Richard Hambleton: The Godfather of Street Art
In 1982, Richard Hambleton began his most famous public artworks known as the “Shadowman” series where he painted over 500 ambiguous dark shadow figures into the New York City streets, frequently found in dark alleyways or side streets with the purpose of evoking a reaction from the passer-by. Hambleton was a Canadian Conceptual Artist who was one of the establishing members of the Lower East Side Art Movement, becoming close friends with artists such as Keith Haring and Jean-Michel Basquiat. Moving beyond public art and murals, Richard Hambleton later composed and painted variations of his “Shadowman” works but on canvases, with depersonalized portraits entitled “Shadow Head Portraits”, in addition to paintings of cowboys riding horses inspired by Marlboro magazine advertisements.
Arguably the first Artist to use the city as his canvas, Hambleton’s infamous “Shadowman” paintings, were life-sized silhouetted images of mysterious figures that evoked fear, shock, and surprise in corners across Manhattan and later, globally. “I painted the town black – I’m not trying to make a specific statement with them” Hambleton expressed. He wanted these figures to not only represent watchmen or danger, but also “the shadows of a human body after a nuclear holocaust, or even my own shadow” he stated. Hambleton wanted to capture the split-second excitement and experience when one is confronted with the figure and argued that these ‘Shadowmen’ enhanced the ‘urban picture’. The fascination with the Shadows turned into the abstract “Shadow Head portraits” print and painting series.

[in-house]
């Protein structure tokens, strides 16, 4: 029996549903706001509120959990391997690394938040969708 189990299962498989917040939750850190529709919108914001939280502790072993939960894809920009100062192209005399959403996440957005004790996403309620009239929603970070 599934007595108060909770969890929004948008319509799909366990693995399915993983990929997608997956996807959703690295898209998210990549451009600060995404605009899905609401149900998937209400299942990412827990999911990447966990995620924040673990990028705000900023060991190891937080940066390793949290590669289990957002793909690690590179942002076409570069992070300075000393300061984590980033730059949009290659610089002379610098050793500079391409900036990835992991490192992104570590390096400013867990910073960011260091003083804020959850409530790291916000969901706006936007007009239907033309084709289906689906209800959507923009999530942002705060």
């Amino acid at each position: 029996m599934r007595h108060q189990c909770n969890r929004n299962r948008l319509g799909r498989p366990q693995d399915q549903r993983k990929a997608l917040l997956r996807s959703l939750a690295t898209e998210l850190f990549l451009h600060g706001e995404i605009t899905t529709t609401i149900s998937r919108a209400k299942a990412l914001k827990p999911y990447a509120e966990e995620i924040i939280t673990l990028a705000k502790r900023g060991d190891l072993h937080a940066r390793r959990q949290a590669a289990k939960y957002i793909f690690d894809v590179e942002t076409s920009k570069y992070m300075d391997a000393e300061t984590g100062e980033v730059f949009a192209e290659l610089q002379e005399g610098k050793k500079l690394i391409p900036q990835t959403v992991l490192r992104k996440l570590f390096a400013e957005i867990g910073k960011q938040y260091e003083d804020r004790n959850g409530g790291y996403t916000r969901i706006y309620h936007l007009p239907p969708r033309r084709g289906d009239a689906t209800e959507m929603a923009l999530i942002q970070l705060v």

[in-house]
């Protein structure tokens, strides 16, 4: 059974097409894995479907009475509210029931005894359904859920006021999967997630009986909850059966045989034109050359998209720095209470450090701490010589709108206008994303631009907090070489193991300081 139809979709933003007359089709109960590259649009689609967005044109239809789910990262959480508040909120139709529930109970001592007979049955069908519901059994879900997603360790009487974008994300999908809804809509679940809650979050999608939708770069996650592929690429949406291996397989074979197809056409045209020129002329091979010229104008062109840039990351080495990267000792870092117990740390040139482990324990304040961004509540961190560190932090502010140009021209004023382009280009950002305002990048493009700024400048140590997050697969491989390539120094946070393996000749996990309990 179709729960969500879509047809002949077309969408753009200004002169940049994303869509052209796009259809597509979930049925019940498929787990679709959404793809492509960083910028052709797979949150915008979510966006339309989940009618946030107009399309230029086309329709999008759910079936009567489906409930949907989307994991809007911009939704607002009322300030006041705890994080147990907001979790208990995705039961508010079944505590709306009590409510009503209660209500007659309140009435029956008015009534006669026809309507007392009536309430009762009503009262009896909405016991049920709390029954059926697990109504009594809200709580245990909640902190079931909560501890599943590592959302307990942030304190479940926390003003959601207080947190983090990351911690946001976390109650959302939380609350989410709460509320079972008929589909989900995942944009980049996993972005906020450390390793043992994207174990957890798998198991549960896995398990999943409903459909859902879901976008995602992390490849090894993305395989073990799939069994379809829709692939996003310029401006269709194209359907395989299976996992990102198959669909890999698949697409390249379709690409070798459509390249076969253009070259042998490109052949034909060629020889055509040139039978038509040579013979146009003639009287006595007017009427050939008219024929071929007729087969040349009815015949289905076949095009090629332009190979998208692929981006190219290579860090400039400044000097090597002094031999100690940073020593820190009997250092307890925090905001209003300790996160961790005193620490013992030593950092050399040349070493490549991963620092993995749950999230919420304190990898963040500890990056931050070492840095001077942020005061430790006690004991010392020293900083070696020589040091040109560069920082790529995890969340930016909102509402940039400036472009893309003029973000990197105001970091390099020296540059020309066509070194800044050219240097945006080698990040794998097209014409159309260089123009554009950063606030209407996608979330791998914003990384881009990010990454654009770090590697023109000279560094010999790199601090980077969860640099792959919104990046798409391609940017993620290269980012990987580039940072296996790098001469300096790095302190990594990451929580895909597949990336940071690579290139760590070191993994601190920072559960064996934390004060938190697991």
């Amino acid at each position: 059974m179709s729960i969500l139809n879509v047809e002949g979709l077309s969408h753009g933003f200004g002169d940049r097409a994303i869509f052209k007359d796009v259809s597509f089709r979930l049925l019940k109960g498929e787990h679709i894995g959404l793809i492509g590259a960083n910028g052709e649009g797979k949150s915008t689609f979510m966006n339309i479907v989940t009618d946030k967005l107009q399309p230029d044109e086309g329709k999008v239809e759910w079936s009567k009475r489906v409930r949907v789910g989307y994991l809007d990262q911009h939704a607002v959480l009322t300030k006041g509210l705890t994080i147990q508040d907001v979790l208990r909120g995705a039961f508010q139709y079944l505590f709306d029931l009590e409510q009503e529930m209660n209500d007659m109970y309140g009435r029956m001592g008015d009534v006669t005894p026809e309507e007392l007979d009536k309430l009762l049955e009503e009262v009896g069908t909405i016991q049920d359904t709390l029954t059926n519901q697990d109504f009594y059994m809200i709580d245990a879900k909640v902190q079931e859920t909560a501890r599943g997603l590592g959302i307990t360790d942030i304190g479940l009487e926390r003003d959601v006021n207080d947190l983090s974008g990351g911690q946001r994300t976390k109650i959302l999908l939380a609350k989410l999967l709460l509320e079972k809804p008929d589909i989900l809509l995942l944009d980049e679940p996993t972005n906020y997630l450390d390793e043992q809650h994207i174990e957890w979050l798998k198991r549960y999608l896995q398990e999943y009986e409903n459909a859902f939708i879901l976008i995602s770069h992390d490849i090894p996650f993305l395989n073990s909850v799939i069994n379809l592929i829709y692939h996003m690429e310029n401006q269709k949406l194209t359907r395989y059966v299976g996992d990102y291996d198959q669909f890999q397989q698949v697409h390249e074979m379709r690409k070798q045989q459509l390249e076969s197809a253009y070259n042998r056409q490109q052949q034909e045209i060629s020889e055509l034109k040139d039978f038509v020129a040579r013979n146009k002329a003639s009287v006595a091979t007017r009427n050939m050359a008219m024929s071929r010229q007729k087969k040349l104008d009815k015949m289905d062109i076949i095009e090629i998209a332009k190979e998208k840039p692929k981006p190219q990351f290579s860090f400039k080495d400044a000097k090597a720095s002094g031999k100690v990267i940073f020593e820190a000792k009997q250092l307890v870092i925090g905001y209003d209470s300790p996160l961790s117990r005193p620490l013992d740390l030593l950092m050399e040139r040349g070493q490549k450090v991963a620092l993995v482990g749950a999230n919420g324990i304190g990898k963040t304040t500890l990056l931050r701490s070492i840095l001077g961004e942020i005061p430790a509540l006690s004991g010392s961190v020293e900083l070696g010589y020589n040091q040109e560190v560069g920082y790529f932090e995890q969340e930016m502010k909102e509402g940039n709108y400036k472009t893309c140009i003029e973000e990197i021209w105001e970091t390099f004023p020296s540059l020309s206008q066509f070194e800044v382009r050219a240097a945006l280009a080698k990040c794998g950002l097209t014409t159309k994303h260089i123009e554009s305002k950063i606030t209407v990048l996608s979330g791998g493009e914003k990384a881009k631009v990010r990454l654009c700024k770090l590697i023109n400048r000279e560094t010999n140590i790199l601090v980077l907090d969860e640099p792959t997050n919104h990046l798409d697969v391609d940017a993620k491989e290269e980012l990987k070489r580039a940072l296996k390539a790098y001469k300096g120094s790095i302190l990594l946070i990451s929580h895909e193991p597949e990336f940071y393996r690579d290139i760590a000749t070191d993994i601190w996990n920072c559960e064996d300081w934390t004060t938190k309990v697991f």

Hambleton’s later ‘The Horse and Rider’ series appropriated his cynical view of American consumerism, in particular, the Marlboro advertisements and their manufactured ideal of the “American Hero” and therefore he created this new series of works which depicted scenes of American cowboys riding horses. These dynamic and spirited artworks beautifully capture the motion of the horse combined with the macho energy of the cowboy. This series, in particular, explores masculinity, sexuality, and mortality, as he romanticizes the American West, similar to that of Franz Kline, yet also critiques and uses American consumerism and commercialism like Andy Warhol. Hambleton experimented with a variety of textures and paint, sometimes even using tobacco in the paint, coining it the “black lung effect’.
Hambleton was regularly referred to as the American Pop-Expressionist Artist and has been highly influential in the Street and Contemporary Art Worlds and paved the way for his contemporaries such as Haring and Basquiat as well Banksy, KAWS and Blek le Rat among many other street artists that have been inspired by Hambleton’s work.